We focused on rooms with a view, as well as the historical meaning in term of furniture. For example, the placement of the furniture in the Cabanon was important. We wanted to open it up and not just treat it as a black box. In the rest of the show, the most significant is perhaps Maison Blanche, where the young architect also designed furniture for his parents’ house, beginning with the very moving desk on which his mother sat for nearly 50 years, writing biweekly letters to him. The Villa Church has the first examples of furniture designed by Charlotte Perriand (with Pierre Jeanneret) placed in a domestic environment. Plus Le Corbusier designed a picture frame around the window looking out to a pastoral view. The room we re-created at Marseille demonstrates his commitment to siting: the Unité d’Habitation is conceived in direct relationship with the bay and the hills at its back, just like the Parthenon—a parallel Le Corbusier himself explicitly drew.
You also have a very intriguing mix of paintings by Le Corbusier that you placed in parts of the installation. How did you decide to handle this aspect of his work?
We wondered how do you place paintings throughout a show when you do not want to use them as decoration. I felt it was abusive to connect one realm to the other too directly. What one sees are sequences of paintings that announce changes in architecture—the superimposition of plans in the Purist ones contributing to the architecture of the Parisian villas, for instance. I could also have shown paintings from the 1940s and 50s, but Purist still-lifes of the 1920s displayed as landscapes of objects were more convincing. The second section of paintings [from the late 1920s and early 30s] is more difficult to interpret, with its allusions to Fernand Léger and Surrealism. But they contain miniature landscapes and reveal combinations of shapes and textures that can be can be seen in his architecture of the period.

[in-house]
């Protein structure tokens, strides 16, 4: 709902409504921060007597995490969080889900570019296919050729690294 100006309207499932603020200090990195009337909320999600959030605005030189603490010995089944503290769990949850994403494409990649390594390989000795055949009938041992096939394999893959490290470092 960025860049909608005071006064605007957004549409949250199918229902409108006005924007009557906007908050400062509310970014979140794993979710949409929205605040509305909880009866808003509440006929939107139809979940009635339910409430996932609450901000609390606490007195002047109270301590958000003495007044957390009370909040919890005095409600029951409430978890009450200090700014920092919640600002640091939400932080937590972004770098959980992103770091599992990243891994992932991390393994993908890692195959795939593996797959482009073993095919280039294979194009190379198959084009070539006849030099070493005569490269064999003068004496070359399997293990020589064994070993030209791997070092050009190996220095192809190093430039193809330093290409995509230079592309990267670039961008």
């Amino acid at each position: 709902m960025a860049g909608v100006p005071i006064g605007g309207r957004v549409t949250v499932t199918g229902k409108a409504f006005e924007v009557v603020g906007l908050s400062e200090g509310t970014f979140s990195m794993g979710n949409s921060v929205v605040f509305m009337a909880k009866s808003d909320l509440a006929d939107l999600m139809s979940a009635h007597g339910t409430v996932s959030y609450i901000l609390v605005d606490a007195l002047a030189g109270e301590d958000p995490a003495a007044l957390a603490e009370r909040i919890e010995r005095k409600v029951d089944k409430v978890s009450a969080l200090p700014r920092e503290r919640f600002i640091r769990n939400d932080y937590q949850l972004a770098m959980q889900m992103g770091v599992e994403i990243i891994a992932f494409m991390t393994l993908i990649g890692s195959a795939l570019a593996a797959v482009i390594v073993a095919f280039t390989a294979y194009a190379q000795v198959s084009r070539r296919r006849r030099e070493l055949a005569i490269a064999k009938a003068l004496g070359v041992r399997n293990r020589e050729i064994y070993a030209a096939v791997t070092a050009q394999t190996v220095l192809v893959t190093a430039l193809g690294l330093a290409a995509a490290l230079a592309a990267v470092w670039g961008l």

Basically the installation is structured according to biographical and geographical themes—as well as the connection to the landscape. As you go through the exhibition you are on a promenade: you might see a model in a remote corner or a strange looking object. I wanted to develop what film director Sergei Eisenstein has called a “montage of attractions.” The real question in this show, as in others I have conceived, is how to generate a series of attractions from striking objects of a certain scale, color, and history, all of which contribute to the narrative of form.